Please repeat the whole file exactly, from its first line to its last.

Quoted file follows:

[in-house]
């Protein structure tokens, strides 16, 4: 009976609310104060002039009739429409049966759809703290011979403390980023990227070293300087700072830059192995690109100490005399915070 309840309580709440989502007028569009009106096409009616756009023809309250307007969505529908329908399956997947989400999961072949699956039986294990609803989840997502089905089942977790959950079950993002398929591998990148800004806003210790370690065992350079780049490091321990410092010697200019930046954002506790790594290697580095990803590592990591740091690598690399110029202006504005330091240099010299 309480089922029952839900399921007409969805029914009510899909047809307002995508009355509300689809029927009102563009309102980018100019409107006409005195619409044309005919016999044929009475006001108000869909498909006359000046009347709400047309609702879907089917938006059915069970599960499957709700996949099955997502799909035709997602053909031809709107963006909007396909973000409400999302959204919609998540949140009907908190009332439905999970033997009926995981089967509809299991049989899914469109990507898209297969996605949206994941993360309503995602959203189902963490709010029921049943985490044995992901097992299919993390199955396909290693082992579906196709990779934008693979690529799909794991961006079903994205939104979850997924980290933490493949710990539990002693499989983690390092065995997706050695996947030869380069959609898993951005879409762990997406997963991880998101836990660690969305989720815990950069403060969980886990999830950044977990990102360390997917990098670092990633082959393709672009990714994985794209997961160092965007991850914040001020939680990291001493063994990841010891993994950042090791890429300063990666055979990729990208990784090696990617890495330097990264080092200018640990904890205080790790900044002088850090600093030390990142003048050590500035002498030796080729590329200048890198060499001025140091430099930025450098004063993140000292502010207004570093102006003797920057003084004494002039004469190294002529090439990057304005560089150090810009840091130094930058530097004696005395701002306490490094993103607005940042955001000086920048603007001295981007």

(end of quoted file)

[in-house]
């Protein structure tokens, strides 16, 4: 009976609310104060002039009739429409049966759809703290011979403390980023990227070293300087700072830059192995690109100490005399915070 309840309580709440989502007028569009009106096409009616756009023809309250307007969505529908329908399956997947989400999961072949699956039986294990609803989840997502089905089942977790959950079950993002398929591998990148800004806003210790370690065992350079780049490091321990410092010697200019930046954002506790790594290697580095990803590592990591740091690598690399110029202006504005330091240099010299 309480089922029952839900399921007409969805029914009510899909047809307002995508009355509300689809029927009102563009309102980018100019409107006409005195619409044309005919016999044929009475006001108000869909498909006359000046009347709400047309609702879907089917938006059915069970599960499957709700996949099955997502799909035709997602053909031809709107963006909007396909973000409400999302959204919609998540949140009907908190009332439905999970033997009926995981089967509809299991049989899914469109990507898209297969996605949206994941993360309503995602959203189902963490709010029921049943985490044995992901097992299919993390199955396909290693082992579906196709990779934008693979690529799909794991961006079903994205939104979850997924980290933490493949710990539990002693499989983690390092065995997706050695996947030869380069959609898993951005879409762990997406997963991880998101836990660690969305989720815990950069403060969980886990999830950044977990990102360390997917990098670092990633082959393709672009990714994985794209997961160092965007991850914040001020939680990291001493063994990841010891993994950042090791890429300063990666055979990729990208990784090696990617890495330097990264080092200018640990904890205080790790900044002088850090600093030390990142003048050590500035002498030796080729590329200048890198060499001025140091430099930025450098004063993140000292502010207004570093102006003797920057003084004494002039004469190294002529090439990057304005560089150090810009840091130094930058530097004696005395701002306490490094993103607005940042955001000086920048603007001295981007």